SARATOGA SPRINGS — Jack Quinn grew up on the city’s west side near Saratoga Hospital. The pages of his high school yearbook – Saratoga Springs Class of 2008 – unveil images of the young man’s smiling face alongside a list of pursuits of his teenage years: ski club and SPAC, fun, lacrosse and film club among them.
“I was always the kid with the video camera,” he says. “It just grew from there.”
Three weeks ago, Quinn walked onto a Los Angeles stage and was presented with an award that recognized the achievements of the kid with the video camera from Saratoga Springs.
“It was crazy,” says Quinn about attending the 75th Creative Arts Emmy Awards. “Just a wild night.” The images depict a smiling man cradling that most famous of statuettes depicting a winged woman holding an atom. “I watch the Emmys every year and it was a great opportunity to go.”
Quinn and his team were nominated for and the eventual winners of the Outstanding Short Form Nonfiction Or Reality Series award based on their work with the HBO series “Succession” (Controlling The Narrative). They faced competition from Saturday Night Live (Presents Behind The Sketch), and The White Lotus (Unpacking The Episode), among others.
“The night we got to attend was geared toward unscripted shows - a lot of documentary series, a lot of Reality Shows, and our category fell into that because we were nominated for the Inside the Episode series, which is basically a mini-documentary,” Quinn says. The Creative Arts Emmys presentations are among a small handful of events held during the multiple nights of Emmy ceremonies.
“Jeff Probst - the host of Survivor, was presenting that award. It was funny to see him onstage and to have him hand us the trophy,” Quinn says. “It was a whirlwind night.”
Quinn was born in 1990 and spent his formative years in Saratoga Springs, leaving for four years to attend classes at SUNY Oswego – where he earned a bachelor’s degree in broadcasting in 2012 - and returned to Saratoga Springs for a handful of years before heading to Georgia, where he earned a Master of Arts - Film & Television Production, at Savannah College of Art & Design.
“I was hired right out of school to work for Turner Broadcasting,” Quinn says. He joined HBO in the summer 2021, where he has worked with the shows “Room 104,” and “Obama: In Pursuit of a More Perfect Union,” “The Gilded Age,” and the current running series “True Detective: Night Country.”
“When I started at HBO, season 2 of Succession was wrapping up. When season 3 came around, I told my boss: hey, I really love Succession and I would love to work as much as possible on this show. Thankfully I got the opportunity to do that,” Quinn says.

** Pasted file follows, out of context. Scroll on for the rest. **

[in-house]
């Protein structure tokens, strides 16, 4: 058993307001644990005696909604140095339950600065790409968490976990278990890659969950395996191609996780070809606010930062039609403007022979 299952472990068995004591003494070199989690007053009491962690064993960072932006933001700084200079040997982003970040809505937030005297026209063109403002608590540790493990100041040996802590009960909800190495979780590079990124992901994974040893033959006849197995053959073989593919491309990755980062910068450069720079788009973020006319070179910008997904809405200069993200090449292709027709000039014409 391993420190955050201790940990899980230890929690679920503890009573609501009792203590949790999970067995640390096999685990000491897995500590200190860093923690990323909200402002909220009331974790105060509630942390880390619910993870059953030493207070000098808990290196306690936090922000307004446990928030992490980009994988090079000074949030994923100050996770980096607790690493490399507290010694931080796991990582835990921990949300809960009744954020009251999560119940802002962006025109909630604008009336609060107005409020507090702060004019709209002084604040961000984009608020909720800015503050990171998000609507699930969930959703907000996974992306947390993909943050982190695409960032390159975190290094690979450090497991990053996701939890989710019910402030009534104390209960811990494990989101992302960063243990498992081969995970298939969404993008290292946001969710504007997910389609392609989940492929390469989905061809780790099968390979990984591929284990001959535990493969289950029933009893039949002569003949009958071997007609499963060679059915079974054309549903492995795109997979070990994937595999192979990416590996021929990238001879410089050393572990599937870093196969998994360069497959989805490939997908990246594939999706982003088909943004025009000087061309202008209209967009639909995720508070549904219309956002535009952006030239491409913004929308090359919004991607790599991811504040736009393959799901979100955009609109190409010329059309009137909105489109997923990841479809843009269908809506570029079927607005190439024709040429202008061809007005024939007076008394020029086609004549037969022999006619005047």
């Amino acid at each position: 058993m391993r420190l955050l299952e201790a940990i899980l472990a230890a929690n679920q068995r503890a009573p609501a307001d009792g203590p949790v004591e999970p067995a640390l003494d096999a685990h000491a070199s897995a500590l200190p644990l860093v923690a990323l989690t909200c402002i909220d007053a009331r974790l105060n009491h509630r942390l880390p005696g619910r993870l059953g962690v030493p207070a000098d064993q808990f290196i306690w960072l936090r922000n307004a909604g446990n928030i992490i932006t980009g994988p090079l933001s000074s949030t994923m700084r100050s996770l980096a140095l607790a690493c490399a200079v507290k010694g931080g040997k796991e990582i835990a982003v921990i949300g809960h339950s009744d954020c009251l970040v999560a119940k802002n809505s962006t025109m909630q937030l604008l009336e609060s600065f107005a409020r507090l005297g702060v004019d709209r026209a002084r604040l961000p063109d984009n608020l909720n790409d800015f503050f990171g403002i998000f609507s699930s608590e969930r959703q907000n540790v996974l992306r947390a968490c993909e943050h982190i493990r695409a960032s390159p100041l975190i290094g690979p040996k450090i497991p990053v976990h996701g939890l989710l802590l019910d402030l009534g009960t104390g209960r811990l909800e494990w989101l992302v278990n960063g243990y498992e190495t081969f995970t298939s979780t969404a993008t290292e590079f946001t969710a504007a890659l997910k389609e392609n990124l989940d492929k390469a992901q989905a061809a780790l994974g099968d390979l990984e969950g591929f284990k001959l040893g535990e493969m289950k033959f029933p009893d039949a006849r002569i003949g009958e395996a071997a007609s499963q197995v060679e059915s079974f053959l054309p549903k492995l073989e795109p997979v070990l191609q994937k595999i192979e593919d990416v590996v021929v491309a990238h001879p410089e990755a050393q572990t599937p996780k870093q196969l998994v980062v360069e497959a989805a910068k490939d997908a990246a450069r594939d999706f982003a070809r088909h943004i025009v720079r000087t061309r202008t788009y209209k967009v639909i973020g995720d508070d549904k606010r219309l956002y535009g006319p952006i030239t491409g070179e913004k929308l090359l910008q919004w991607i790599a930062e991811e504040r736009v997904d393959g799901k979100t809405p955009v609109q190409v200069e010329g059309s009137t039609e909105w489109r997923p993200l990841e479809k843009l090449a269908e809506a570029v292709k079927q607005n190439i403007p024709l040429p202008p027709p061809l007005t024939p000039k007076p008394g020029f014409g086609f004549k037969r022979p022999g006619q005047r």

“I work for HBO in the marketing department on the corporate side. Within my team we get assigned certain shows to handle the marketing campaign,” he explains. “We do these little episodic promos - basically a trailer for the next episode. So, after the episode ends it’s: Next Week on Succession… and there are the little trailers we put together. Or, after the episode there will be an Inside the Episode featurette – an interview with the cast and crew, and that’s something my department does as well. That involves us interviewing everyone and putting together these little featurettes for every episode.”
You can find Quinn’s specific editing work on a number of “Succession” Inside The Episode broadcasts as well as in a variety of series trailers. The series, as described by the television network itself: “A bitingly funny drama series exploring themes of power and family through the eyes of an aging media mogul and his four grown children.”
It is for “Succession: Controlling The Narrative,” that Quinn as producer secured the Creative Arts Emmy award.
“When season 4 came along, I guess my boss trusted me a little more and we worked closely putting together the interviews – assisted in writing questions for every cast member and crew member who we would interview per episode, and actually worked on a cast interview,” Quinn says. “When it came time to work on the campaign in terms of editing everything together, I got the opportunity to do the most consequential episode featurettes - the Inside the episodes of the season and the series finale.”
How does he approach the work? “When I’m working on those Inside the episode pieces – you watch as many episodes as are available, and you read the scripts. You’re not looking at the finished product, but you’re trying to find as much subtext and drama and identify the most exciting and interesting moments and try to create questions that might give answers that people are interested in,” says Quinn.
“I’m really glad to be working with HBO because I feel they have the best programming department in the business. They’re really good at picking projects and they give people a considerable budget to work with so I’m always excited to see what HBO gives us next to work with,” says Quinn, who these days calls Brooklyn home.
It was during his time growing up in Saratoga Springs that Quinn says he came to the realization that the craft of editing - as opposed to shooting or anything else in the realm of videography - was a path he wanted to follow.
“I grew up messing around with the family camcorder – we had this Sony Handycam that probably most families had at that point – and I just started messing with it, shooting videos with my friends, little skits. I figured out how to edit on my own,” Quinn says. “I got professional software and I had no idea what to do, but eventually I just sort of figured it out.”
What’s up next? “Right now, I’m wrapping up some work on the series True Detective – which just started a few weeks ago – and the next thing is a show called The Regime, which was given to our team to handle because some of the same people from Succession are producing and writing it, so it’s a good fit.
“I was always the kid with the video camera and luckily, I now have a career in the same field.”